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'We'll see who's laughing': Wexit movement applies for federal party status
EDMONTON -- A group demanding the separation of the western provinces from the rest of Canada says it's only a matter of time before their goal becomes reality, as an application to be recognized as federal political party is submitted to Elections Canada.
Separatism advocates gathered in Calgary Saturday night to discuss the goals of Wexit Alberta and its national counterpart, Wexit Canada.
"It's not a left wing versus a right wing thing. The reality is that confederation does not work for western Canada," said the group's co-founder, Peter Downing.
"If the rest of Canada wants to have a constitutional convention to fix the problems, now is probably the time to do it."
Downing told CTV News Calgary he'd run as party leader of Wexit Canada if it is federally recognized.
The separatist movement has grown since Justin Trudeau's Liberal Party was reelected as government without securing a single seat in Alberta.
Supporters have claimed unfair treatment by Ottawa in the form of the carbon tax, Bills C-69 and C-48, and the equalization formula—or, as Downing put it, "a tyranny of the majority."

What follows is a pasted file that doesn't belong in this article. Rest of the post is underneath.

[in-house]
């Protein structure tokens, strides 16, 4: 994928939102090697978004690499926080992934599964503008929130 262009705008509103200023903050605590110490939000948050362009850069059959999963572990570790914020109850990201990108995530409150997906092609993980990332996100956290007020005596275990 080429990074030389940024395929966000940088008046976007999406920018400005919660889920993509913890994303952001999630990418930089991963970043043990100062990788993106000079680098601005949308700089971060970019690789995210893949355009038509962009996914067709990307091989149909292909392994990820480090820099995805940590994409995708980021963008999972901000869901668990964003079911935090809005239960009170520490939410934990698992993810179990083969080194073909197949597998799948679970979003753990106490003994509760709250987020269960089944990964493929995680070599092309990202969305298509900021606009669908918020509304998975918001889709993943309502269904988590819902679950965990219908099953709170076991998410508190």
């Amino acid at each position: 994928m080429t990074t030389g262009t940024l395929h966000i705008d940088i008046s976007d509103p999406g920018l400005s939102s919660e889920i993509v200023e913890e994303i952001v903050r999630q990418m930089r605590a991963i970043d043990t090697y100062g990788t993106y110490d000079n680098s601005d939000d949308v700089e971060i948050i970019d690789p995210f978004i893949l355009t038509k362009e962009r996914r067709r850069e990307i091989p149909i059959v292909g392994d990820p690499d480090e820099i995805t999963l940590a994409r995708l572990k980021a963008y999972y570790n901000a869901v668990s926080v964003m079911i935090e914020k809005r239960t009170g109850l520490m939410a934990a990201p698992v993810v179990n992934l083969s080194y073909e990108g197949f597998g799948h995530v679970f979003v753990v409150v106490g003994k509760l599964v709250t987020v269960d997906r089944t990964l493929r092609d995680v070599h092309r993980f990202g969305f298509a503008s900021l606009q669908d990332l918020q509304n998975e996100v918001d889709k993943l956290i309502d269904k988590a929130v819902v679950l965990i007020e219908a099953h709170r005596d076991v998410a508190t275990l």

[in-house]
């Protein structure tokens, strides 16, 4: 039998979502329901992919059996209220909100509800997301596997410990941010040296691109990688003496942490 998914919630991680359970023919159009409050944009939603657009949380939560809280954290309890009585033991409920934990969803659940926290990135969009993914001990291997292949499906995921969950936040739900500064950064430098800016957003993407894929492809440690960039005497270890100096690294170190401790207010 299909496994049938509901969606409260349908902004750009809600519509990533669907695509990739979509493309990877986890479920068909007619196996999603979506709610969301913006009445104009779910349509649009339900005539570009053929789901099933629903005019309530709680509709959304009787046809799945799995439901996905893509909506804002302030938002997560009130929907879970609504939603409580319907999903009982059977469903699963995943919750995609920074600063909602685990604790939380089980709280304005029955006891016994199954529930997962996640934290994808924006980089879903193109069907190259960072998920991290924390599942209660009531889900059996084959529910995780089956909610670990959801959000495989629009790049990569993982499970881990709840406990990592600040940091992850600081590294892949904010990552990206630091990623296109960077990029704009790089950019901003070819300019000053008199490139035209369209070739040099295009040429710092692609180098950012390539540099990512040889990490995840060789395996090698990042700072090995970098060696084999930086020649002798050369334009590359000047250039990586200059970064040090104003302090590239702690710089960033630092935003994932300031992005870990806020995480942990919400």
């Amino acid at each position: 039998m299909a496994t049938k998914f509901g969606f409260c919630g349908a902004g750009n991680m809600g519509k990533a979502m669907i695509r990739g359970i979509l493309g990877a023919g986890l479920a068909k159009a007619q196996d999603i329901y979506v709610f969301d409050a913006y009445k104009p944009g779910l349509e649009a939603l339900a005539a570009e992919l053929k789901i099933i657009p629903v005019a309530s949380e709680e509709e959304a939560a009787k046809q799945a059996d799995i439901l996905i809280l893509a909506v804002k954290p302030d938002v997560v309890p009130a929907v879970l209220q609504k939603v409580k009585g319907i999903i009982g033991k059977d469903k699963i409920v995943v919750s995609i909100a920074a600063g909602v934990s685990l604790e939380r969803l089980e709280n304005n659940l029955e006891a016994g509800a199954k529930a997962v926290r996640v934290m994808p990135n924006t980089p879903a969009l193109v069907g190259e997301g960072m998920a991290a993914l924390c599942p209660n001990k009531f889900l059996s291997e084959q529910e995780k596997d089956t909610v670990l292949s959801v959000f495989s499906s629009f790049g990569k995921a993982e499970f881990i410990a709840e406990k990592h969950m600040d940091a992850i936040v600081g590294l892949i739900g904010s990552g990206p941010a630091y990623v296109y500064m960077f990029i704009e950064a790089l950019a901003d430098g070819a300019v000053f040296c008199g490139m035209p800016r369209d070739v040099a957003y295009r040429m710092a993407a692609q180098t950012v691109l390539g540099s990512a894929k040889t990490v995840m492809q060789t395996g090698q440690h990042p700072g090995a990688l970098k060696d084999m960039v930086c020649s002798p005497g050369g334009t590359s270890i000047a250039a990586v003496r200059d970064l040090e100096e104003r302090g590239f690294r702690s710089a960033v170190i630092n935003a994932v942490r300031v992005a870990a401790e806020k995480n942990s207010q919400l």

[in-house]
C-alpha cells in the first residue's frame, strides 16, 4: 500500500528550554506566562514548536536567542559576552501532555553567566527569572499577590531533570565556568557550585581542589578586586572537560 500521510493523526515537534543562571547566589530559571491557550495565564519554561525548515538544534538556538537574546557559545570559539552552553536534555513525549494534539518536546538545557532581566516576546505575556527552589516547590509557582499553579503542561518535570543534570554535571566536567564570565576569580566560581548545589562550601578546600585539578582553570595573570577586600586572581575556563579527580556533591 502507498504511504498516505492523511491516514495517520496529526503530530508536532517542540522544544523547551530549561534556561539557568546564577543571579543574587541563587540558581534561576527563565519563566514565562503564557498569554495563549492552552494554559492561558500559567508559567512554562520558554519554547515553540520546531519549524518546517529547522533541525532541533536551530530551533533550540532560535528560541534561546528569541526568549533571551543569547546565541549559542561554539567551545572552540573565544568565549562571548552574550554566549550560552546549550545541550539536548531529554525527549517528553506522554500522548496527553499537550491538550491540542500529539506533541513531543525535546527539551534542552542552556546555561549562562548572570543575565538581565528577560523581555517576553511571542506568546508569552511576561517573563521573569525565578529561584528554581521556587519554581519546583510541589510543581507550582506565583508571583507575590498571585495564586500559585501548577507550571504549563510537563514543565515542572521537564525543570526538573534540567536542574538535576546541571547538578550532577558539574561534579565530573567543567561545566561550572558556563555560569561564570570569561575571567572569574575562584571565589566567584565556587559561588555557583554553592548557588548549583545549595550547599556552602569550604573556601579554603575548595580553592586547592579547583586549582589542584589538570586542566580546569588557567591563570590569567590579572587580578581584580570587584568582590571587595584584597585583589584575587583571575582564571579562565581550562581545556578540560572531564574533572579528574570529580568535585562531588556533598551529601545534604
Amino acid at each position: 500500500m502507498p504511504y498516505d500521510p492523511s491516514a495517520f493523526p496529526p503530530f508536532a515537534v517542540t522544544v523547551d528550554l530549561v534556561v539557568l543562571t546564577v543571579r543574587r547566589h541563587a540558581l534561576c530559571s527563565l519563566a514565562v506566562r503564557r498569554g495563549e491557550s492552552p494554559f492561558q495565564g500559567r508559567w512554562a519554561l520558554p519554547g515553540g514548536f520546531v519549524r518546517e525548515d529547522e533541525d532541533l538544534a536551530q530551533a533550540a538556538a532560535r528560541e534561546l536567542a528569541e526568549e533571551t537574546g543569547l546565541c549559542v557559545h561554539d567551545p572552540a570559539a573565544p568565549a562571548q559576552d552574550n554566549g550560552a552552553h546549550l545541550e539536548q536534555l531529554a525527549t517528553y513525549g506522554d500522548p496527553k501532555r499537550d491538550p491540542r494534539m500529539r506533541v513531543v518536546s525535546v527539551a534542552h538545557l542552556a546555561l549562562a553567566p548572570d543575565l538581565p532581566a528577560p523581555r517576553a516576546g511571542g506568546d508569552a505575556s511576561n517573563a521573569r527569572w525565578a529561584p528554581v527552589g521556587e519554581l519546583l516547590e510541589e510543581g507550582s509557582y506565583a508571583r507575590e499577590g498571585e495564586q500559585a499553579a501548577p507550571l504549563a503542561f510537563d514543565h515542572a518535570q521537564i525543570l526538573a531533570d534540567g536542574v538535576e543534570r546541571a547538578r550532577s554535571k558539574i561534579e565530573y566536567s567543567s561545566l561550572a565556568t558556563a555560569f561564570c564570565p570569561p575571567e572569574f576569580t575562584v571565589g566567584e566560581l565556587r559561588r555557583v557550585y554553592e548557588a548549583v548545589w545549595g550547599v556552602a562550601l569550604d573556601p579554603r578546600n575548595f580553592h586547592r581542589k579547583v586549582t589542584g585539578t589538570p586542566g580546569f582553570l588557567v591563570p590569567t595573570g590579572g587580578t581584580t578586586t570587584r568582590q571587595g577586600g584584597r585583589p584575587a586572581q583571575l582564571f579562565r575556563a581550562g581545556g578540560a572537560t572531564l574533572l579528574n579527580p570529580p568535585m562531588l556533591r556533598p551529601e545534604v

"This isn’t just about getting one pipeline—this is about people’s lives and futures. And it’s being taken away capriciously by policy coming out of eastern Canada," he commented.
Mount Royal University political scientist Lori Williams called the Wexit movement a product of western anger that has historically ebbed and flowed as Alberta's relationship with Ottawa evolved.
"I think every time Ottawa does something that is seen as not being in the interest of Alberta, or the west, we'll see a rise of this sentiment again," Williams told CTV News Calgary.
While she said a separatist party could undermine a western desire to have a united voice in the federal government, Williams noted the concerns of Wexit have perhaps been heard more clearly than before.
Downing said the group is undeterred by both Alberta Premier Jason Kenney's recent touting of a "fairer deal" from Canada rather than western separation, and public criticism of Wexit as griping.
"At the end of the day, you want to keep saying that? That's fine. Watch these rallies grow," Downing said.
"Watch us put more pressure on the premier of Alberta to implement not just the Firewall protocol, which he's had to start to implement now, but watch the referendum on separation and we'll see who's laughing."
A rally in Red Deer is being planned by Wexit organizers in two weeks.
It’s expected to be the last rally before the party ventures to gain support outside of Alberta in 2020.
With files from CTV News Calgary's Timm Bruch